In 2010, Brandon Stanton started a photoblog of portraits and interviews from people he ran into on the streets in New York City. A decade later, Humans of New York (HONY) has exploded into a collection of stories from people in nearly 20 different countries — including former presidents — and even spawned two bestselling books.
As any avid HONY follower would know, Stanton started a unique 32-post project chronicling a fan-favorite interview subject, Tanqueray — née Stephanie Johnson.
Tanqueray came into the picture in November 2019 when she was first interviewed by Stanton. She was dubbed by publications as “the ultimate human from New York” for her rollercoaster, partly NSFW life story — starting from when she got kicked out of her home at 17 to later becoming a regular in New York’s drag scene and learning Italian from the mobsters who would frequent the clubs she performed in.
“My mom threw me out of the house at seventeen for getting pregnant, then had me arrested when I tried to get my clothes. Then she fucked the head of parole to try to keep me in jail. She was some prime pussy back then. But the warden did some tests on me and found out I was smart, so I got a scholarship to go anywhere in New York. I chose the Fashion Institute of Technology, which I hated. But by that time I was already getting work making costumes for the strippers and porn stars in Times Square. All my friends were gay people, because they never judged me. All I did was gay bars: drag queen contests, Crisco Disco, I loved the whole scene. And I couldn’t get enough of the costumes. My friend Paris used to sit at the bar and sell stolen clothes from Bergdorf and Lord and Taylors, back before they had sensor tags. So I had the best wardrobe: mink coats, 5 inch heels, stockings with seams up the back. I looked like a drag queen, honey. One night a Hasidic rabbi tried to pick me up because he thought I was a tranny. I had to tell him: ‘Baby, this is real fish!”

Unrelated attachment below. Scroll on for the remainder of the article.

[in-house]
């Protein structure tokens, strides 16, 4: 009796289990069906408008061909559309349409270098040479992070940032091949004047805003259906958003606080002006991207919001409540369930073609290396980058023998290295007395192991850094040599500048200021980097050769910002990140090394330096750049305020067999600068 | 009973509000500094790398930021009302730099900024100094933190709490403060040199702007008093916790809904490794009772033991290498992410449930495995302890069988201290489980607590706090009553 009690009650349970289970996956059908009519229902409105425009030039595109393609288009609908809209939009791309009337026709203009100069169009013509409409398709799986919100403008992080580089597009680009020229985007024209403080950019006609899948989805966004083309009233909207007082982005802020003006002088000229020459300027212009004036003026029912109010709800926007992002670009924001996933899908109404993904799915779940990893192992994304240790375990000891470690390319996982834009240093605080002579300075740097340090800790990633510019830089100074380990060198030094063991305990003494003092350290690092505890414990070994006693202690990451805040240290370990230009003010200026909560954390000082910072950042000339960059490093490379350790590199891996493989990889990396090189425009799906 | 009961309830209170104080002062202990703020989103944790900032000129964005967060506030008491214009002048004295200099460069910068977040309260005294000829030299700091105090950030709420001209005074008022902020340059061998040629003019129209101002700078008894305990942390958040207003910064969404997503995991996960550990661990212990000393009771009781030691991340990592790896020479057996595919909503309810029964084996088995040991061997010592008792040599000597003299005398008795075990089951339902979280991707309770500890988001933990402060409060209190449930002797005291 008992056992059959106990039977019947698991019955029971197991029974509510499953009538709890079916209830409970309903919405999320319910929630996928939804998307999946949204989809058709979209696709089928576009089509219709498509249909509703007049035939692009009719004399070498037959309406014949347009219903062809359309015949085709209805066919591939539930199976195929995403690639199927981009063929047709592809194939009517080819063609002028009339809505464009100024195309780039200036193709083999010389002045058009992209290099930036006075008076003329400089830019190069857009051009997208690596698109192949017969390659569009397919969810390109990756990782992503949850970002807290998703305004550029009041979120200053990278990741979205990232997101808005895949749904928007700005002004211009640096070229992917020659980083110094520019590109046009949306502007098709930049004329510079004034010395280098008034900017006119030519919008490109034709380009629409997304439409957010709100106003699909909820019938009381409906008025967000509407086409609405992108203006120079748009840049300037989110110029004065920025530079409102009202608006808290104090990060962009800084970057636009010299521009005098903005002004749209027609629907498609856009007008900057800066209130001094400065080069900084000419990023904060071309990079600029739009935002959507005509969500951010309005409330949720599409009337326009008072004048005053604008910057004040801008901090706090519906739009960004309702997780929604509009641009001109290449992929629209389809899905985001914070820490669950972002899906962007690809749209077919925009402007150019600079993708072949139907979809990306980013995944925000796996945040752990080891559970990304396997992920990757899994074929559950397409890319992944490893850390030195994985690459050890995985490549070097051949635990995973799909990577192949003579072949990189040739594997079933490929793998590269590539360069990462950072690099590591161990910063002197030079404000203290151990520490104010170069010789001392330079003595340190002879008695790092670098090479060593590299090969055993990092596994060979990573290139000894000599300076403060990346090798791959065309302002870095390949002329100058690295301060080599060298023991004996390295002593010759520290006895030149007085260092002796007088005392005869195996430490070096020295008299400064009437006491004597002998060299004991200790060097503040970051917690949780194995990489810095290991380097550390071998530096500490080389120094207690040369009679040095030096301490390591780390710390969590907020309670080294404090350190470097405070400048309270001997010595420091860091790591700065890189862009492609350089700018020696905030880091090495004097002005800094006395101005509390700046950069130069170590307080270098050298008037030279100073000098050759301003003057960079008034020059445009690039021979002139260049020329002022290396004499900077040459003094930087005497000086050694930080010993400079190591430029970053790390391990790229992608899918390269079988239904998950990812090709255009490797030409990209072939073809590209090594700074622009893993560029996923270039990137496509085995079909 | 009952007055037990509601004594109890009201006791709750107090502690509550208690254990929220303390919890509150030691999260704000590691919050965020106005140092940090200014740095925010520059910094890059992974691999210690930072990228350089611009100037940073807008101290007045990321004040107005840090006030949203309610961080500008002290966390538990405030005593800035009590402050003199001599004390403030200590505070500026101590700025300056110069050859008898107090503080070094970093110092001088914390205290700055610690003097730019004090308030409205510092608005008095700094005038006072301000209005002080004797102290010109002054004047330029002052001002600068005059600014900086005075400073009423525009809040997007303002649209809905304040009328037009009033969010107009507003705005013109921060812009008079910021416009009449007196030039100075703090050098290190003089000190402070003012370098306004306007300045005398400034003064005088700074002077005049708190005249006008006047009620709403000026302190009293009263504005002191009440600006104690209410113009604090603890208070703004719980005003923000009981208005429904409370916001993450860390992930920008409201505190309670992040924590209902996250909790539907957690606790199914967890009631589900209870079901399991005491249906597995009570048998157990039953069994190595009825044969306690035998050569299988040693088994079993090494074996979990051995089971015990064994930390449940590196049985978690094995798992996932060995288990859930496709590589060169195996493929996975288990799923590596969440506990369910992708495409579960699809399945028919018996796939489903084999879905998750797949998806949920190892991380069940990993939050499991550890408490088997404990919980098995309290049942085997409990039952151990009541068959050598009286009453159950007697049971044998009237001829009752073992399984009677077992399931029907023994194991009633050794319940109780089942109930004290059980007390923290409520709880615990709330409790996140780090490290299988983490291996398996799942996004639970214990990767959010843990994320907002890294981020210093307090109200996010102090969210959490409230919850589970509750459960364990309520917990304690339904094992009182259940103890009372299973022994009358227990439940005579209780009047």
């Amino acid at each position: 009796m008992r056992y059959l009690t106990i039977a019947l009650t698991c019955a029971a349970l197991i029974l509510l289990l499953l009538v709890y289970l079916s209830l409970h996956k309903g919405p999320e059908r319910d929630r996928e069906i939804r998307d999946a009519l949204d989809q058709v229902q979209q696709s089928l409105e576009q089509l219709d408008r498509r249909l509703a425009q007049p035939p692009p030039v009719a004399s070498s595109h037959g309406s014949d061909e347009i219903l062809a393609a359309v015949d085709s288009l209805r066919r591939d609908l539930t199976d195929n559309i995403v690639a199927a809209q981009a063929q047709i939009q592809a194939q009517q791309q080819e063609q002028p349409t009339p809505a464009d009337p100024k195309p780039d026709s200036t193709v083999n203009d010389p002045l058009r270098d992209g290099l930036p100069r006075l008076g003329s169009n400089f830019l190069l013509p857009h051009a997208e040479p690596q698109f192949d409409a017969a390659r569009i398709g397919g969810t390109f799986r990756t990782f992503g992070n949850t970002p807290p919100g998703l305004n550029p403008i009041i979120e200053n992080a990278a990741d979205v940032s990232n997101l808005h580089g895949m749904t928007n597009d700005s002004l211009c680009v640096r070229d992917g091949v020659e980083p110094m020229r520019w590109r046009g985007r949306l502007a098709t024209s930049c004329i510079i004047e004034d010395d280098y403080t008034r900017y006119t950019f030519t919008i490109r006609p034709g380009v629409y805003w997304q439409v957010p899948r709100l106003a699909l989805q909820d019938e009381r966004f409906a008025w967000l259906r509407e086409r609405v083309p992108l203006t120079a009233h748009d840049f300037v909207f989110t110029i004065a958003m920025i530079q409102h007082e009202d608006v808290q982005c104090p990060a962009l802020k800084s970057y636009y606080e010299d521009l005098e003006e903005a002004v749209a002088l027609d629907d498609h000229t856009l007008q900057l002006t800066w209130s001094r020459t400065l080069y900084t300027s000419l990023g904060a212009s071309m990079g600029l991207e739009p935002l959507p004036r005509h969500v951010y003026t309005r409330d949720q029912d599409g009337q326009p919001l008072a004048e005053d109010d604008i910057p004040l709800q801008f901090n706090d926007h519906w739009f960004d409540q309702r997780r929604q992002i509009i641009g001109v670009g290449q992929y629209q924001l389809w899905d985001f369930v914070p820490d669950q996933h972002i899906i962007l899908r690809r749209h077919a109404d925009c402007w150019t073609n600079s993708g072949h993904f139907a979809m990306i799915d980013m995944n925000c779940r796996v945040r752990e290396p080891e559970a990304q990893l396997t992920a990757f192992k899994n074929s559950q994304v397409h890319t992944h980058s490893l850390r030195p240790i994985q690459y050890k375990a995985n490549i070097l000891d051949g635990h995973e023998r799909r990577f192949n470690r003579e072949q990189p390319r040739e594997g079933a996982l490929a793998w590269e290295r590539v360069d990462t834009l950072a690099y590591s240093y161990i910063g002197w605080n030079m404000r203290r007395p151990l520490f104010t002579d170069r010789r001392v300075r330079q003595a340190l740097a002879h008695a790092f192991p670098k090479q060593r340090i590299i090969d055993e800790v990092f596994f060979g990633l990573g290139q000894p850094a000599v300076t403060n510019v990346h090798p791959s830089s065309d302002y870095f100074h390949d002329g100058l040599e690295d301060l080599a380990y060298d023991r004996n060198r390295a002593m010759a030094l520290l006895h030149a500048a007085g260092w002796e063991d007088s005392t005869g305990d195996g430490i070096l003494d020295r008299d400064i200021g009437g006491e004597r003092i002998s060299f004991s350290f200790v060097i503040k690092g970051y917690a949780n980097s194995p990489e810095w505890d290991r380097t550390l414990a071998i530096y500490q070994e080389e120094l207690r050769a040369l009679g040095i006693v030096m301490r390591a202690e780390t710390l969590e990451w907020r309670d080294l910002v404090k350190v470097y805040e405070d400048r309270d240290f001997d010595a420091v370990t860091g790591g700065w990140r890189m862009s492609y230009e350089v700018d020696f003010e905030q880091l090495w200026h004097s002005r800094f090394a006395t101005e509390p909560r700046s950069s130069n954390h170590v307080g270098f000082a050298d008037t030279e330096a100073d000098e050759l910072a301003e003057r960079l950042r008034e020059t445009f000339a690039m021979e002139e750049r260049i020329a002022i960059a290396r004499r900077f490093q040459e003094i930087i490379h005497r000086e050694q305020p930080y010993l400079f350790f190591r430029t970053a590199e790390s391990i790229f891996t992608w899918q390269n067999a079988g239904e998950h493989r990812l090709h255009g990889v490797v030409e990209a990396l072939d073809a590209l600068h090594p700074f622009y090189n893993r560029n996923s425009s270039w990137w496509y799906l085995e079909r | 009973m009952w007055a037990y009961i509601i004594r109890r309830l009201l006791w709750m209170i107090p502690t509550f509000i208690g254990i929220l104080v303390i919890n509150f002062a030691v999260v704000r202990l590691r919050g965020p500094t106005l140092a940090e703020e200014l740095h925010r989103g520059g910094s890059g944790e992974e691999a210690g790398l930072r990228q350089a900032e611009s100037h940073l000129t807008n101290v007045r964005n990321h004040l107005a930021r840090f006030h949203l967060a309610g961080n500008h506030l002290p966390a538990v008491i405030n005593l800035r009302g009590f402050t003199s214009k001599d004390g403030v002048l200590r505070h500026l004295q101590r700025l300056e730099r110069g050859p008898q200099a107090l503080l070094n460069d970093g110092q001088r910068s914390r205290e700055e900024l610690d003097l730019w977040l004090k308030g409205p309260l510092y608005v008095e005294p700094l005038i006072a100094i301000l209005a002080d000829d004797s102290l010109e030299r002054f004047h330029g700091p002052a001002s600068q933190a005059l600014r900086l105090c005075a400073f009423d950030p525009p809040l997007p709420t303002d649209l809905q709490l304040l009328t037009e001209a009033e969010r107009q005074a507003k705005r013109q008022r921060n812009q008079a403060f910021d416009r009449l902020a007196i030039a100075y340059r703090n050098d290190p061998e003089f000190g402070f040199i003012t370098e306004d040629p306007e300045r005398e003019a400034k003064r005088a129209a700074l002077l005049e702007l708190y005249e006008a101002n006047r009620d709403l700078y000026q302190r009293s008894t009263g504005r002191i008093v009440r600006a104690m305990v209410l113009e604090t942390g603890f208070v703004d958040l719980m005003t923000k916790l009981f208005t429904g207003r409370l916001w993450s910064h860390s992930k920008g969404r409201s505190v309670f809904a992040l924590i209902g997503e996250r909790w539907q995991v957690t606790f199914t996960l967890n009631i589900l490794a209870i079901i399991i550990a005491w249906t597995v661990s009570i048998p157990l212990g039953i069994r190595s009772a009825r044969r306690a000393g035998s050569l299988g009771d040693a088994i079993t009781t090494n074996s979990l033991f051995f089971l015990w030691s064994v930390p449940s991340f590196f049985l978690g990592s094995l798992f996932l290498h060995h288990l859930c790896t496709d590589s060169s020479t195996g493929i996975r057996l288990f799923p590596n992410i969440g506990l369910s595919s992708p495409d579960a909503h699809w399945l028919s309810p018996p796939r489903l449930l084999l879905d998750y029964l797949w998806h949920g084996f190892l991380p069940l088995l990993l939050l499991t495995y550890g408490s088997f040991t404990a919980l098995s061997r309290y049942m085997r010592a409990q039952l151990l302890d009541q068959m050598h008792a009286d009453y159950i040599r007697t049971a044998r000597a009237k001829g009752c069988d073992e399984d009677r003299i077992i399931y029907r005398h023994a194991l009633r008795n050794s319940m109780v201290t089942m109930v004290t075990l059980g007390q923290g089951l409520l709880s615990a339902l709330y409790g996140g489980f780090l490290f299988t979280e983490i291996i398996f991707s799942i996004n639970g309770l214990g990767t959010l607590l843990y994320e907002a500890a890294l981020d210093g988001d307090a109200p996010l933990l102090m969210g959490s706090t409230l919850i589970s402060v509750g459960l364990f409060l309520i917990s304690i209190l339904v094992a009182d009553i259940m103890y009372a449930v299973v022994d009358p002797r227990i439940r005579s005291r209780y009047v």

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Almost a full year later, Stanton had a lengthy transcription of the 20 times he sat with Tanqueray to get her life story that he wanted to turn into a podcast. But Tanqueray’s health was worsening and she didn’t have proper care and insurance, so Stanton knew he had to publish the “Tattletales From Tanqueray” on Instagram to get attention and hopefully raise money for her.
“Her story is priceless,” Stanton wrote in the first post introducing the series. “If the series adds any value to your life over the next seven days, please consider making a contribution to our fundraiser.”
The average person has an attention span of around eight seconds. Stanton was nervous that his audience wouldn’t be able to keep up the momentum to read 32 posts.
“Since social media is geared toward short bursts of communication, I was initially anxious about the ability of a 12,000-word story to engage an audience over such a long period of time,” Stanton told In The Know.